Author's Response: Oh, Hannah. Thank you so very much for your review and the complements therein contained. It's always extremely touching and gratifying as a writer to have someone say that a particular line struck them (physically or mentally ;)). I'm also so very pleased that you thought that Dumbledore's character fit with what we were able to see of him in DH. Dumbledore is my favorite character in HP, hands down. I kind of consider the stories that I write about him to be a sort of homage. I'm glad that you think that I did it right. Again, thank you, Hannah!
I'm not quite sure why I haven't read this before as Lavender is one of my favourite characters, but I'm glad I decided to start reading it now.
Lavender's characterisation is wonderful here - she is a true Gryffindor and brave (which is credit she so often doesn't receive in most fics), but she has her reasons for not instantly rejoining the DA and I'm sure, to be honest, that she's not the only one.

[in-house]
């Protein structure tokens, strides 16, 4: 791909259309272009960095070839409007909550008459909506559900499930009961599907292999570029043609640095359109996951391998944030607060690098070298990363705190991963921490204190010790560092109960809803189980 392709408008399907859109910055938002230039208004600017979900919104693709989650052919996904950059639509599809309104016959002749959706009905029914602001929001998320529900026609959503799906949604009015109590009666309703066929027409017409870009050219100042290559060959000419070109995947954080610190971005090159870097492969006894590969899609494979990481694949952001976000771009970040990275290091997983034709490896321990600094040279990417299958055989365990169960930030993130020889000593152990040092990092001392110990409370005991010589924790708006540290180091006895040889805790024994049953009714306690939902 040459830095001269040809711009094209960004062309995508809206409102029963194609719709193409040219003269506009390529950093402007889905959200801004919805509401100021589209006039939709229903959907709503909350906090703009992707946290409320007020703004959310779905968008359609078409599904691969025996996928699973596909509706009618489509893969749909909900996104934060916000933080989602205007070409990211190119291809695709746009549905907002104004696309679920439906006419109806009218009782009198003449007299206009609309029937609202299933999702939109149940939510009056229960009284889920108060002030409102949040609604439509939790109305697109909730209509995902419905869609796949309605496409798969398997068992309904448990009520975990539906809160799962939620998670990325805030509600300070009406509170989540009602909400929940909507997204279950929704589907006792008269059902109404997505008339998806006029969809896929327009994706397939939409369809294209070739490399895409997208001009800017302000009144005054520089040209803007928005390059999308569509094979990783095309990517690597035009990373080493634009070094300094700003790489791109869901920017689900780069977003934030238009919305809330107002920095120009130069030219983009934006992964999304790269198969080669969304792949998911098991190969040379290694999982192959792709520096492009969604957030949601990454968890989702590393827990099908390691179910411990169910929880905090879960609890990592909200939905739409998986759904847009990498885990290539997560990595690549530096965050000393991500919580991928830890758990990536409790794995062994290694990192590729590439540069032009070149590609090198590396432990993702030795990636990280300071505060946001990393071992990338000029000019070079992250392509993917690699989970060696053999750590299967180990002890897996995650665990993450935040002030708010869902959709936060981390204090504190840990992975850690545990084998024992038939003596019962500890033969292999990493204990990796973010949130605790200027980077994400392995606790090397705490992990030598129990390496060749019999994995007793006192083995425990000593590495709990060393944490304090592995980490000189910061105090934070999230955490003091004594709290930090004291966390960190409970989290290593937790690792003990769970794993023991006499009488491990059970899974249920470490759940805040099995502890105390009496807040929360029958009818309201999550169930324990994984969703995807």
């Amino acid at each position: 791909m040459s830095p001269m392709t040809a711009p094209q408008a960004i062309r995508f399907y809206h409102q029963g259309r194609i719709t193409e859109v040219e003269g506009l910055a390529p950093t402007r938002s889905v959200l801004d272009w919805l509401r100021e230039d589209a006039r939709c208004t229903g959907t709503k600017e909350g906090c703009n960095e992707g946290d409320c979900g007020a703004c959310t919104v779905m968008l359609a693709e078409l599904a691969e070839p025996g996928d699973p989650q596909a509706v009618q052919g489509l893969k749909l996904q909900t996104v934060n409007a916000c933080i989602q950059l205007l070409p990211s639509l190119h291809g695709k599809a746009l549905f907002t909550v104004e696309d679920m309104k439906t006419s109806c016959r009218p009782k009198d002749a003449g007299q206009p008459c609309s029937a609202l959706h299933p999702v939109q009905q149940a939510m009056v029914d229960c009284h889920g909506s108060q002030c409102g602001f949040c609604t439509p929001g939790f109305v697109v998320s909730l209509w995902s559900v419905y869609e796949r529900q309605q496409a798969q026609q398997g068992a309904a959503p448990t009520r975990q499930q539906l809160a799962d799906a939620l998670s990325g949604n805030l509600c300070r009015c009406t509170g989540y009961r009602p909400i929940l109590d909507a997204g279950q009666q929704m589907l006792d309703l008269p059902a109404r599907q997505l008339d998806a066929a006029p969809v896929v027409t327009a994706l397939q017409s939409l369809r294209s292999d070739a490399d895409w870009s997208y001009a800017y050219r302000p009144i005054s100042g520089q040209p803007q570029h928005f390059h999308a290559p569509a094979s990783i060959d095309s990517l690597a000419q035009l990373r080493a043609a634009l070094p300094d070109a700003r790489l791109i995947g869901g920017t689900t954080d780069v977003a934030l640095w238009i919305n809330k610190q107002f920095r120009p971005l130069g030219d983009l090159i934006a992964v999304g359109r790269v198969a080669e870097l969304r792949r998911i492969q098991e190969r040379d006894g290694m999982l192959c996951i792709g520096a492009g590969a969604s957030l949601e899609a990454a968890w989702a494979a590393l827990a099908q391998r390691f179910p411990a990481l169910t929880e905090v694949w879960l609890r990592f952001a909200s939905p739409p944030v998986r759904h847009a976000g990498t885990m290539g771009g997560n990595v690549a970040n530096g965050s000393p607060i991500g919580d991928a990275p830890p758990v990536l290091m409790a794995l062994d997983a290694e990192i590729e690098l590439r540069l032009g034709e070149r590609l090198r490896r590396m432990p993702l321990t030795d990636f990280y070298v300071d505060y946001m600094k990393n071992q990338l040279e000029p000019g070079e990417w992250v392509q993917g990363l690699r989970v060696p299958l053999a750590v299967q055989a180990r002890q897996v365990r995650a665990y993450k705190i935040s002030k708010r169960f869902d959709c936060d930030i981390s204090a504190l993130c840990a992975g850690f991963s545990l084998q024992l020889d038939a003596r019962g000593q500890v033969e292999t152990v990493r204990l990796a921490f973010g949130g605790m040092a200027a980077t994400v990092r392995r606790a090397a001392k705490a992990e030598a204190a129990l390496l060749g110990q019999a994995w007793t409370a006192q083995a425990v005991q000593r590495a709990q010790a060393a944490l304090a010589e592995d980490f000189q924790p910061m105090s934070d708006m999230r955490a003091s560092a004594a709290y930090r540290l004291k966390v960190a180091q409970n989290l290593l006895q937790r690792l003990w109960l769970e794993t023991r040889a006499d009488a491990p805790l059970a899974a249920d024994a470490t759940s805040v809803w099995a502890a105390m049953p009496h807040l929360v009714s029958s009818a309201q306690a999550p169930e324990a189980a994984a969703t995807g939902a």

Having her father's words repeating is a lovely motif because it really emphasises that it's not her choice not to rejoin.
The Butterbeer incident was dark and shocking, and really sets the tone for the place Hogwarts has become, especially with Blaise's rationalisation of how it would be perceived by the Carrows. I think perhaps it even sets a darker tone than the detentions, because we already knew that was going on, but this just show that there are other horrors lurking now too.
Your Blaise intrigues me as well - when someone is that reserved they are either harbouring hidden depths or are just very shallow, and you definitely seem to be giving him depths, so I'm interested to see where you'll take him, especially after the revelation of his blood status.
All-in-all, I really enjoyed the first chapter and I'm looking forward to getting my teeth into the rest of it.
Author's Response: Thank you very much for the review. This was a fic that rather obsessed me and I'm still very fond of it. I hadn't written Blaise before and only something silly about Lavender, so it was good to write her as the Gryffindor girl she must have been instead of the Won-Won obsessed mush head. I hope you enjoy the rest of the story. Thanks again ~Carole~